Architect Marlon Blackwell lectures on ‘unholy unions’ in design

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Practicing architect and professor at the University of Arkansas, Marlon Blackwell presented a lecture about abstraction in a landscape of unholy unions as part of the Oscar S. Ekdahl Distinguished Lecture series in the College of Architecture and Design on Wednesday.

“I am working from a very simple conviction that architecture is larger than the subject of architecture,” said Blackwell. “What we try to do is look at the world with a wide-angle microscopic lens, in which we generate ideas and actions from our engagement with the everyday.”

During the lecture, Blackwell spoke about several of his projects, which are mostly in or near Arkansas and are often based on the contradictions of place. His work includes the Crystal Bridges Museum Store, the Shelby Farms Park restaurant and the expansion of the University of Arkansas’ Community Design Center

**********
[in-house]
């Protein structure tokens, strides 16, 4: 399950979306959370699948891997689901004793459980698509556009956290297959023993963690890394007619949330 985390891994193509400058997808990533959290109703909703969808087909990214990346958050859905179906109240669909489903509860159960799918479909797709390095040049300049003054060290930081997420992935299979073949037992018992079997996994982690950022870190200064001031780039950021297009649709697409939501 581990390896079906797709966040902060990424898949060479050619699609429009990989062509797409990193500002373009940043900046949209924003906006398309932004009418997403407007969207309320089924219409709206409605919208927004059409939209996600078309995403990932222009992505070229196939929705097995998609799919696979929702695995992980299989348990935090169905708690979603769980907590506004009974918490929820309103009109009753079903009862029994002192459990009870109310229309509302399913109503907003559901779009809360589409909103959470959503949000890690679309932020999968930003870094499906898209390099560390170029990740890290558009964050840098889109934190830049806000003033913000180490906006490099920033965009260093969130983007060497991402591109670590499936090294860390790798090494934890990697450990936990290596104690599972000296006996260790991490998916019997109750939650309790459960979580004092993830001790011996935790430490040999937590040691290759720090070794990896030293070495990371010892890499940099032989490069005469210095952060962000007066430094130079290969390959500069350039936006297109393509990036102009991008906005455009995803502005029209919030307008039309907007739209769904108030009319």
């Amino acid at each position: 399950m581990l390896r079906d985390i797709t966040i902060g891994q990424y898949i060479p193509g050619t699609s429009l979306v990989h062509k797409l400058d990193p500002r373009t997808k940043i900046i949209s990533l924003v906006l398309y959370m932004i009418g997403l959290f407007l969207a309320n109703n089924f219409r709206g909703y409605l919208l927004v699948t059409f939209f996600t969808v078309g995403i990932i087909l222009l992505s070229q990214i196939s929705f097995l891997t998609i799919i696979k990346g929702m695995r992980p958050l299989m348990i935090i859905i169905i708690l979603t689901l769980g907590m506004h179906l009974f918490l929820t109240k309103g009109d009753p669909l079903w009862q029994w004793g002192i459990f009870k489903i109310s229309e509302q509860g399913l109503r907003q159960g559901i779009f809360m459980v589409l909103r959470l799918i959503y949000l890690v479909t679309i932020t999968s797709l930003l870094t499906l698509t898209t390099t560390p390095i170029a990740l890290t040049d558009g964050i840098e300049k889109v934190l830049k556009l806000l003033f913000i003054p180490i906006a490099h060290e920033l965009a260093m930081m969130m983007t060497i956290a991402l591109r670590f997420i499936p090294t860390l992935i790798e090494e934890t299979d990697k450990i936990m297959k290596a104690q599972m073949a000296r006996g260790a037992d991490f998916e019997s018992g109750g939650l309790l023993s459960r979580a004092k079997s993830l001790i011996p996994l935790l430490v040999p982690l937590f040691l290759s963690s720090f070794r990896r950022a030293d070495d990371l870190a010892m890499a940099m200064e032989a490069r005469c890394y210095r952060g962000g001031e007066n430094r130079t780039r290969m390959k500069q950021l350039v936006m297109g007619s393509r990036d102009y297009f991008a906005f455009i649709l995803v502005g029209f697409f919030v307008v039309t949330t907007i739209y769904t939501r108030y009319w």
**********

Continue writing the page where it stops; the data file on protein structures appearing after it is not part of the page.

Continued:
Another project Blackwell designed was a pediatric clinic that Blackwell said utilized features of the agricultural landscape and the suburban landscape together to create what he calls an “unholy union.”

“It, almost in a subtle way, begins to critique the rest of what’s around and begins to say well, here’s another way to look at it,” Blackwell said.

Tim de Noble, dean of the College of Architecture, Planning and Design, who taught with Blackwell for 14 years, said Blackwell has honed his skills as an architect by being receptive to his students, sometimes pulling examples from his own work to discuss with them.

“One of the really great ways you enhance your students’ education and your faculty’s knowledge is to bring in superb practitioners like Marlon Blackwell to present their work,” de Noble said.

Jason Jirele, graduate student in architecture, said the Ekdal series provides students with diverse perspectives and inspires students soon entering the profession. He said hearing from architects working in different cities with varying budgets is valuable insight for students.

“It’s just good to hear these different viewpoints of how to create good architecture in such different settings,” Jirele said.

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